Something is shifting. Either out there or within me. I’m not quite sure. But I see babies and toddlers everywhere in UU-land. More babies and pregnant people and waiting people at UUA headquarters (in Boston) than any other time in our history. And here at the UU Ministers’ Association Institute, where I am reporting, there are glorious babies and toddlers interspersed throughout community. I believe this is a real, measurable, sign of health. We are becoming more whole.
During worship I had the opportunity to sit next to someone under 5. He turned pretzels into little trains. I shared bits of thread from my crocheting and he turned them into worms. It was delightful. This little teacher gave me a reality check.
That’s nice, but what I really want you to know is that this new friend of mine was in worship and listening. When people applauded by putting their hands in the air and shaking them, he asked what people were doing. His mother explained the sign (language) for applause and he enthusiastically joined in.
I leaned into his sweet chatter to discover that he was weaving in words from the sermon into his play. Every so often he asked his mom what a particular word meant. It occurred to me that this tot was listening more closely to the sermon than I was… He was absorbing the entire experience more profoundly than I was.
What would the Sunday experience be like if we threw out all preconceived notions of what worship ought to be like and had permission to start over? (Not all at once, but at a pace that is tolerable.) What would our Sunday experience look and sound like if we believed ourselves responsible for the brain-heart-spirit development of our people of all ages, cradle to grave?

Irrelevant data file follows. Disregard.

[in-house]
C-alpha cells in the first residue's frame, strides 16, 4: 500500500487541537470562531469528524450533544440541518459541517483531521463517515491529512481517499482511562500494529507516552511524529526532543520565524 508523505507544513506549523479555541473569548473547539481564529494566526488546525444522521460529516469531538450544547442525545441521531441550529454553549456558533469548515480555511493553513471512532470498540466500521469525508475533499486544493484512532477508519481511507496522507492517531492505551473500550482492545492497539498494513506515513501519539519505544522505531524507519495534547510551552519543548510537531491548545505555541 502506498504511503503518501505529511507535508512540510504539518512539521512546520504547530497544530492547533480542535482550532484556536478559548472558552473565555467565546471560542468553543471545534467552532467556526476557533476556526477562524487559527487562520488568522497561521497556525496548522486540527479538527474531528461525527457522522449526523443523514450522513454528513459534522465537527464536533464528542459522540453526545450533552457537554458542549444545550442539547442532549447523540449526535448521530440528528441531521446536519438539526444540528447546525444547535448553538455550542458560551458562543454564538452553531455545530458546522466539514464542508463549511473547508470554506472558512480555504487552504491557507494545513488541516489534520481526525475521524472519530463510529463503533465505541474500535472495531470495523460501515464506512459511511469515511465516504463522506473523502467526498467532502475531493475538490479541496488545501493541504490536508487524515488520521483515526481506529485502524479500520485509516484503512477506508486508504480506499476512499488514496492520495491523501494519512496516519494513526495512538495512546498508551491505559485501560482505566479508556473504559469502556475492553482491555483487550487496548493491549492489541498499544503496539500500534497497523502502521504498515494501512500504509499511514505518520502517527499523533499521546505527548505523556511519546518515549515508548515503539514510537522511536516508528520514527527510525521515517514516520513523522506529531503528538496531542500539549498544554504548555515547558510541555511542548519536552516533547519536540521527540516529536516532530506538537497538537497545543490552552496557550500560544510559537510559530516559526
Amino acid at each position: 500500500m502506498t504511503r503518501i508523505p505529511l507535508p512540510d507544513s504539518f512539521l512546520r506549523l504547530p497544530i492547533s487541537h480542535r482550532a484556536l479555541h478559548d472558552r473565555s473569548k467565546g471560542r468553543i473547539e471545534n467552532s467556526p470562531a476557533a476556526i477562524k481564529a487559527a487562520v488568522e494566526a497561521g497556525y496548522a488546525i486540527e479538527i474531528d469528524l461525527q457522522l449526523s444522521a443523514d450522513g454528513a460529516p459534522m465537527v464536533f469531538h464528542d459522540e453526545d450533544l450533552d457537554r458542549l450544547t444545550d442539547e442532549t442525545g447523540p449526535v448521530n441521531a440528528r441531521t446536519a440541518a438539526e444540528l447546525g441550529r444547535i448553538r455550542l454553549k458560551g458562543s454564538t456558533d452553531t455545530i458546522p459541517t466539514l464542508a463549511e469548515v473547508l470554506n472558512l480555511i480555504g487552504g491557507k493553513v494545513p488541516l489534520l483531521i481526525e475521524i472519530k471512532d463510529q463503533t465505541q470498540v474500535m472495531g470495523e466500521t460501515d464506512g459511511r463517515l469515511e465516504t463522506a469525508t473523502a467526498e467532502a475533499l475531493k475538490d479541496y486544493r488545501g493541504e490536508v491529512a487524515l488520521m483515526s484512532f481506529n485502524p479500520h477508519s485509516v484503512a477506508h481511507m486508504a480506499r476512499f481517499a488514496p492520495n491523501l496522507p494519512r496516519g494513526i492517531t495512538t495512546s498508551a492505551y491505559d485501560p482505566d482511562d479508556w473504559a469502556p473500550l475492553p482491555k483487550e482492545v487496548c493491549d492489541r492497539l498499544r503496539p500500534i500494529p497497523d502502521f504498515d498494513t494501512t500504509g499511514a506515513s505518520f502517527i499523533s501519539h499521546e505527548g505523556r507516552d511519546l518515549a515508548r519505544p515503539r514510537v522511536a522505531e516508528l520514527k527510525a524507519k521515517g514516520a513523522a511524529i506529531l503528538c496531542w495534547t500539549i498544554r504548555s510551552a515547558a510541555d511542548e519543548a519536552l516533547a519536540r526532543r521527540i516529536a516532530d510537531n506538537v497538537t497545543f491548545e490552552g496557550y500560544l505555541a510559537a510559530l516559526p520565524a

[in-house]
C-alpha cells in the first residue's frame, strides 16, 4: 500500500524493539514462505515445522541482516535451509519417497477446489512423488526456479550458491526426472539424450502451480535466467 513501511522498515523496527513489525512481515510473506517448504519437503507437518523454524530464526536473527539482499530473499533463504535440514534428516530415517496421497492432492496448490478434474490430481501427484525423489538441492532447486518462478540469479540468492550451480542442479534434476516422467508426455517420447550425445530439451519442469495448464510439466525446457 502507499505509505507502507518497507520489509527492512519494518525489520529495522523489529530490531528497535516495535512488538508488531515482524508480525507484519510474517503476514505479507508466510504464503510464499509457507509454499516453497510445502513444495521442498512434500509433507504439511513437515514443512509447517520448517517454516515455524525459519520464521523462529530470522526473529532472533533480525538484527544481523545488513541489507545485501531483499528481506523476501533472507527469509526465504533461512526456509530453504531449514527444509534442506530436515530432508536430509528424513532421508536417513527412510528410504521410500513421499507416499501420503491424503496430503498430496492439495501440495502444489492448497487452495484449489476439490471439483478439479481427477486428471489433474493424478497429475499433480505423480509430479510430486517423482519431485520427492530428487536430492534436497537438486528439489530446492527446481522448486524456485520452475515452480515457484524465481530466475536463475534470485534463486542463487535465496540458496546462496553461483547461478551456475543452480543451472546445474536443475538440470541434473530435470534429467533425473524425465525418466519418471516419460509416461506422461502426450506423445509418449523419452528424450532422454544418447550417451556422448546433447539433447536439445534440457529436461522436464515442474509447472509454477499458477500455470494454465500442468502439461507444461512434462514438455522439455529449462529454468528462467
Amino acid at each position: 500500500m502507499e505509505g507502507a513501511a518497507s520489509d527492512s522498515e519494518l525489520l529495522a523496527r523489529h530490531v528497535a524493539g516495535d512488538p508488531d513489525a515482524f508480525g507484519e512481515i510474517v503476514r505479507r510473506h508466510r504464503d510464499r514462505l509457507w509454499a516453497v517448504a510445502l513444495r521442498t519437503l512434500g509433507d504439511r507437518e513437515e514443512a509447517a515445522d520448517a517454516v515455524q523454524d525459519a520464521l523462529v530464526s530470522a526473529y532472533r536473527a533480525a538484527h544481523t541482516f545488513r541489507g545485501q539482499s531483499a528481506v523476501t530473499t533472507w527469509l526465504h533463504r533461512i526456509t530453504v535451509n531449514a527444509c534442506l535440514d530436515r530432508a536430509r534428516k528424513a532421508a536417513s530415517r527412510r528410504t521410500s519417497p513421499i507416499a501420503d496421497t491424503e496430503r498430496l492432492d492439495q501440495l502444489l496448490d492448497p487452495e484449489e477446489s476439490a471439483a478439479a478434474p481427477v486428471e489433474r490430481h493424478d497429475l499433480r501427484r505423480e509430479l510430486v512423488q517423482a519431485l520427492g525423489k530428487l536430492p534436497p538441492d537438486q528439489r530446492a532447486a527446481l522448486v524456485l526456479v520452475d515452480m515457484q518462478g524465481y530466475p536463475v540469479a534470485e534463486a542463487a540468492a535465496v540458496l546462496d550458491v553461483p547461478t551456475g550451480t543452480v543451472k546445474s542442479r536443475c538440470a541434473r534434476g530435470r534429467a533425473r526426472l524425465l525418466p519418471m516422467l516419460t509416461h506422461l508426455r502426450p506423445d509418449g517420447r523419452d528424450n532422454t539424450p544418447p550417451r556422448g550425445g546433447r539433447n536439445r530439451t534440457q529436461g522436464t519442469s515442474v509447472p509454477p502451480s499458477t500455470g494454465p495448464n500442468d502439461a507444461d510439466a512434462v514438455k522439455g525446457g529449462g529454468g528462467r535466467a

Let’s go there.
Rev. Tandi Rogers keeps silly putty and other items to help wiggly hands during worship. She likes to share. Look for her at worship, no matter your age.
Last night, one of our assistant ministers did an event called Open Floor, which involved dancing and connecting with part of our bodies, such as feet (grounding was the main focus of the evening), knees, elbows, hands, head. My son, who is 30 now and on the autism spectrum with significant sensory integration disorder (especially lately), was there as I was hoping it would be helpful for him. He mostly walked amidst the dancers and once or twice I caught him doing some dancing hand movements. He was so in his own world and yet didn’t bump into a single person on the crowded open floor. Most everyone there was accepting and one or two people even tried to engage with him (pretty impossible for a first-time event). It was building my trust in the world to be around such folks, who didn’t even respond as he blew them off. We are all so amazing, in this world of ours, and I love to have a window to any moment such as you describe in this blog. Thank you!